Last night, Friday, February 11, 2011, Josh Ritter & the Royal City Band threw down at the House of Blues in Boston on Lansdowne Street. His opener, Scottish Scott Hutchison from Frightened Rabbit, admirably carried an empty stage with his broguish croons and playful banter. It's the first opener I've seen in a long time where the audience was actually plugged in and straining their ears to hear.
Luckily near the front of the stage, my friend and I caught glimpses of Ritter as the back-stage door swung open and shut with busy staff members taking care of last-minute gaffs. We were starstruck (embarrassingly and obviously so) by the omniscient radiance and eagerness scrawled on his sanguine face as he anticipated he and his band's arrival on-stage.
A colleague first introduced me to Josh Ritter through his song "The Temptation of Adam," a lyrically rich story of two lovers entangled in an apocalyptic romance permeated by war. Listening to much of his catalogue in anticipation of the show, I felt sure (and slightly ambivalent about the fact) that the concert would be relatively low-key -- serene guitar strumming and an audience dominated by the female population, aside from the few dudes dragged by their girlfriends for pending doom of Valentine's Day.
False: In terms of the crowd, it was heterogenous both in age and gender. And, though if asked I'm sure they'd deny it today, we spotted some testosterone-crazed frat boys rocking out pretty hard to Ritter's undeniably amorous lyrics. What's more, we were surrounded by folks in their 50s who knew the words to every song. In terms of the ambience: holy. shit. Ritter, true to form, did play some slower songs but, in general, it was an-stage conflagration. How could it not be with a front-man and band like that?
Ritter was sandwiched by Zack Hickman and Austin Nevins, two dependably fantastic guitarists. Hickman, a Salvador Dali doppleganger replete with the wild handlebar mustache, dabbles in guitar, bass, tuba, a little bit of vocal back-up, strings and god knows what else. A Somerville, MA native (what, what) Nevins kept it real with seriously impressive guitarwork, topped off by a regal black Lincoln-esque hat. Then we had Liam Hurley on the drums and Sam Kassirer on the piano, who provided a xylophonically rich backbone all night. Throw in a brilliant brass band that hopped on and off stage periodically, and the result was a show that mushroomclouded the roof off the House of Blues.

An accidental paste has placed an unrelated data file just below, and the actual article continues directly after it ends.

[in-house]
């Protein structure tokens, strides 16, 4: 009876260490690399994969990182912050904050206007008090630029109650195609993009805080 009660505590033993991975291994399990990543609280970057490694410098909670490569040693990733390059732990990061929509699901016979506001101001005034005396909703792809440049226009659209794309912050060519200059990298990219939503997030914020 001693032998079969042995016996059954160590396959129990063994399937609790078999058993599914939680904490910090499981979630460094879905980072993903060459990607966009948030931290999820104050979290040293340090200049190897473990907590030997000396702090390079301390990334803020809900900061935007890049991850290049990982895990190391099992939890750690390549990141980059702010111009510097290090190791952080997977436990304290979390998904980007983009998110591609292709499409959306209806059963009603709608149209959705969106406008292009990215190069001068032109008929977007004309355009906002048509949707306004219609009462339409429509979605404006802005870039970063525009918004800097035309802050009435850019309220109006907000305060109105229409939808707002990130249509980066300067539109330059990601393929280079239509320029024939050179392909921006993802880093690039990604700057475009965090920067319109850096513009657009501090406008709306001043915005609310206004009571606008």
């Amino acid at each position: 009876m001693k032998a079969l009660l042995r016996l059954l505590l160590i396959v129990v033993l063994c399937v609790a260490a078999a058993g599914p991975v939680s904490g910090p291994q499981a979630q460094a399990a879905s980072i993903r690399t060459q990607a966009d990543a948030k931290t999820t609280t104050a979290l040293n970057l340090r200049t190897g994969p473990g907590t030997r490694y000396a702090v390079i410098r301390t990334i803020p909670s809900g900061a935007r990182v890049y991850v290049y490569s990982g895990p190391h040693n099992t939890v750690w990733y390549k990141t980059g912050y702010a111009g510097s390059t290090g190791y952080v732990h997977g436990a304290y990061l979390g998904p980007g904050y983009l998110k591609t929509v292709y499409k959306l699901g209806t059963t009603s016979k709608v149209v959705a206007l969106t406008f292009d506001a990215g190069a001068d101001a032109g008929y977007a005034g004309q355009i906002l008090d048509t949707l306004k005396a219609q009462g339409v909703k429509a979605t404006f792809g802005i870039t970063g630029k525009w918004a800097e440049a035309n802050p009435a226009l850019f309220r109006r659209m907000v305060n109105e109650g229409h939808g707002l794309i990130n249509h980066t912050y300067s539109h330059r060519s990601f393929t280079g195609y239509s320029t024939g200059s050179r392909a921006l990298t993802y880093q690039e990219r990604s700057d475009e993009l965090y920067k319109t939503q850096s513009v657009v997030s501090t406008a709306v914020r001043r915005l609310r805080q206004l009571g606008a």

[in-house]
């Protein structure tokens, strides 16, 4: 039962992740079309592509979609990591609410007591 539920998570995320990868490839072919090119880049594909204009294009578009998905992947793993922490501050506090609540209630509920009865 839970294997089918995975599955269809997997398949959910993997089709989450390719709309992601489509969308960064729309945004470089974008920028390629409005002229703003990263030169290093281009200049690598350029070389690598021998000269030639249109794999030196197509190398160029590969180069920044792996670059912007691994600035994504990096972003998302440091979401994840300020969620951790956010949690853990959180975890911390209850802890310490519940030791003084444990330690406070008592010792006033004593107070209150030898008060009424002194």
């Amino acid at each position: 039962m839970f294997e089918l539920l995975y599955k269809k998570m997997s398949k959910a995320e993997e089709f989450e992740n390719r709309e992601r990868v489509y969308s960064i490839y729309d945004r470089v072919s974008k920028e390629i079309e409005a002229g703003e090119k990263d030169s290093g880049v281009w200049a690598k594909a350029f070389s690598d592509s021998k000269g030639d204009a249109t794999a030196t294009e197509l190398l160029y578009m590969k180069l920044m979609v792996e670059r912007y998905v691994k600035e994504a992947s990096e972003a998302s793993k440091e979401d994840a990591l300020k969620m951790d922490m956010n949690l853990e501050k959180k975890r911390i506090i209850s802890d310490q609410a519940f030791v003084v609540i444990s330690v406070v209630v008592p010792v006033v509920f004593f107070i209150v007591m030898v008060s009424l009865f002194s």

Ritter wove his way through beauties like "Cursed," "Harrisburg," and "Lantern." For me, though, the band hit their stride most profoundly through "Rattling Locks" and "Rumors." "Rattling Locks" is an incendiary mad scientist of a song. The band grabs their drumsticks and provides a backdrop of furiously tapping beats, the result an atomic fusion of both jarring and euphonious sound. Ritter goes from shining all American school boy to voyeur peering through a window on a dark and stormy with his ominous voice and sinister lyrics. "Rumors" was a rowdy and feet-stomping time, where the band worked together to create a tempest of irresistible noise, punctuated by the very-true platitude "The music's never loud enough!" to the felicity of the crowd (an f-word which Ritter repeatedly dropped throughout his dialogue, and general stage presence, at the show).
One of the most unique, and special aspects of the show was a little audience participation. In anticipation of this Valentine's Day Brawl tour, Ritter and the band invited fans and concertgoers to send in notes to be read on stage to loved ones. Twice during the show, one of the back-stage guys came out with a hatful of notes sent in, which Ritter read aloud to the amusement of the audience. Alternately hysterical, odd ("I love you like e-coli loves room-temperature beef"), and thoughtful, it embossed the experience as a day of tribute to love, friends and family (whether you're single or not!). Ritter waxed mosaics on the origin of Valetine's Day: men running naked through the streets with leather straps hitting the palms of pedestrian women, the union of Hera and Zeuss, and other possible origins.
In other highlights, the band flirted coquettishly with Talking Heads "Once in a Lifetime" (Same As It Ever Was), paid tribute to our prophetic Velvet Underground with "Pale Blue Eyes," and rounded out the show with "Kathleen," "Galahad" from his new b-side/unreleased LP To the Yet Unknowing World, an Everly Brothers cover "The Stories We Could Tell" with Hutchison, "To the Dogs or Whoever," and, in an ironic gesture in New England in February "Snow is Gone." The brawl continues tonight at NYC's Terminal 5.
You can stream all of Ritter's music on his homepage: http://joshritter.com/
"To the Dogs or Whoever" http://www.youtube.com/watch?v=Z4aBD0z0iaY
"The Temptation of Adam" http://www.youtube.com/watch?v=76MXROcqqxo&feature=channel